Francia era considerada un paradigma de libertad. Al enterarse del retorno de Flora a Paris. Su necesidad de luchar por la mujer en Francia por las injusticias laborales hizo que alcanzara el respeto de las autoridades francesas. Flora realiza un viaje a Londres, donde escribe un libro muy admirable, que se llama Paseos en Londres. Fue en ese lugar, que ella cae desplomada. Al ser auxiliada por una pareja, es conducida a su casa.
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Oct 05, Joselito Honestly and Brilliantly rated it really liked it This travel diary was first published in France in The author left Bordeaux in France aboard a ship called "Mexicain" on 7 April She was the only woman aboard that ship during those long months of voyage.
I believe she became the lover of the This travel diary was first published in France in However she was young, beautiful and a bit of a flirt and the captain was following her, panting like a dog, when they landed in Peru, so it would not be so difficult to assume that some violent rocking of the "Mexicain" while at sea during those long months of voyage were not due to the waves. They were never married. Then Don Mariano died. Flora and her mother were thrown into poverty. When she was fifteen, to earn some money, she got employed colouring lithographs in the studio of a talented lithographer who was smitten by her charms and beauty.
He married her. Two children were born, then in when she was pregnant with their third child she fled their home and abandoned her husband and two kids.
A woman abandoning her family was quite unheard of at that time. Unlike her, Aline had a happy marriage with Clovis Gauguin.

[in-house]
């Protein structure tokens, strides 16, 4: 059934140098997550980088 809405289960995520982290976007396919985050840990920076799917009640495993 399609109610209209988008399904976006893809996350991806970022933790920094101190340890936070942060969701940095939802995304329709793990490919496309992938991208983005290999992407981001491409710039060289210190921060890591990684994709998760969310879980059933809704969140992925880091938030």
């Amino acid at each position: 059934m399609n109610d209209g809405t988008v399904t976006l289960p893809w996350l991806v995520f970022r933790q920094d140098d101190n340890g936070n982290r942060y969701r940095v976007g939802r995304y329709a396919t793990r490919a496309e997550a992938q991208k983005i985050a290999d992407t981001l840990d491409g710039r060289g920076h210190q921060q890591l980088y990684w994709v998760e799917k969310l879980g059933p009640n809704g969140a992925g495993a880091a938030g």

They had a daughter Fernande in and a son, Paul, the next year. Yes, THE Paul Gauguin, the famous painter, who was said to resemble a lot his grandmother Flora in his daring and temperament. Reading the diary itself is fun because Flora wrote what she saw and perhaps the only thing she could not put on paper with insouciant forthrightness were her bedroom activities. Water is the normal drink. Supper is at eight, and the dishes are the same as those at dinner.
The plates and cutlery are dirty; this cannot entirely be blamed on the dirtiness of the slaves, for the slaves of the English are perfectly clean. Flora described this animal as follows: "The llama is the beast of burden of the Andes; all transport is by means of this animal, and the Indian uses it to trade with the valleys. This graceful animal is a most interesting study.
It is the only domestic animal that man has not succeeded in debasing. These animals are always in herds, of varying sizes and led by Indians who walk well ahead of them.
If the herd feels tired, it stops, and the Indian stops also. If the stop is too long, and the Indian, seeing the sun near setting, becomes anxious, he decides, after taking all sorts of precautions, to request his beasts to set off again.
They remain still, huddled close to one another, some standing and some lying, gazing at the sky so tenderly, so mournfully, that one wonders if these beasts have a knowledge of the afterlife, a better world.
Their long necks, which they carry with such grace and majesty, the long silky wool of their coats, always so clean and glossy, their supple shy movements, all combine to give them an appearance of nobility and sensitivity which commands respect. If it happens and it very rarely does that an Indian loses his temper and tries by force or threats to get the llama to do what it does not want to do, then as soon as the animal hears the rough words or see the rough gestures, it raises its head with dignity, and without attempting to escape from the rough treatment the llama is never tied up or hobbled , it lies down, and looks up towards the sky; great tears run down from its beautiful eyes, it sighs deeply, and in half or three quarters of an hour it is dead.